Another highlight of GFF19 was The Man Who Surprised Everyone / Chelovek kotoryy udivil vsekh by writer /directors Natalya Merkulova and Aleksey Chupov. Although it is a film about human intolerance and cruelty, it is also a story of how folklore can be an agent of healing. Tales can mask and reveal truths, especially in countries where visual traditions evolve in response to institutionalised persecution based on politics, gender, race or sexuality. As a contemporary adaptation of a Russian Folk tale, The Man Who Surprised Everyone is an important film that confronts hateful attitudes towards gender identity.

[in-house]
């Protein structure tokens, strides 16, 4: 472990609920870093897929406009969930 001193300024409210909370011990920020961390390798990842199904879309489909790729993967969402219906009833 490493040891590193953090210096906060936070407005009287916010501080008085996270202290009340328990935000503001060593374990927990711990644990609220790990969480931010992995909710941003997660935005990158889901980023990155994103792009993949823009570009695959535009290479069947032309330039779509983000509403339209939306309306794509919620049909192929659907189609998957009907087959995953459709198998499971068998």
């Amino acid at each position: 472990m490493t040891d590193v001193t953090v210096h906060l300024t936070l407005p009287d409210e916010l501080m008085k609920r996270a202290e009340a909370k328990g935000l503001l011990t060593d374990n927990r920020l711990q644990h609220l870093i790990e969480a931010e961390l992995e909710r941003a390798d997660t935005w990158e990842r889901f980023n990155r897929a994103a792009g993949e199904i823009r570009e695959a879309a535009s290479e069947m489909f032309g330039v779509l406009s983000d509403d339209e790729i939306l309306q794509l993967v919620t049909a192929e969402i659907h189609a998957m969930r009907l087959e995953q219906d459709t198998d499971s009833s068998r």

Egor, played with quiet dignity and gravitas by Yevgeny Tsyganov, is a forest guard who learns he is dying from cancer. Prompted by a local healer, he attempts to cheat death by assuming female identity, setting off a chain of events that reveal the depth of prejudice in his community. Whilst the sheer audacity, brutality and unquestioning right to judgement by his persecutors enraged me, the inescapable truth here is attainment of a state of being which shrinks the symbolic tumour, carried inside the individual in denial of who they truly are. Engagement with the fable is life, an alternative to a living death for the central character. Powerful and moving, The Man Who Surprised Everyone is a miracle of a film when one considers its origin. The director’s statement at the Venice Biennale described the film as “a parable about the resistance of the ordinary Russian man to death, which he is trying to deceive. The film is based on the personal memories of the director Natasha Merkulova, her Siberian childhood, the village in which she grew up, the people who surrounded her, the legends that were told in those places.” I think the real beauty and brilliance of this film lies in the story as a Russian doll.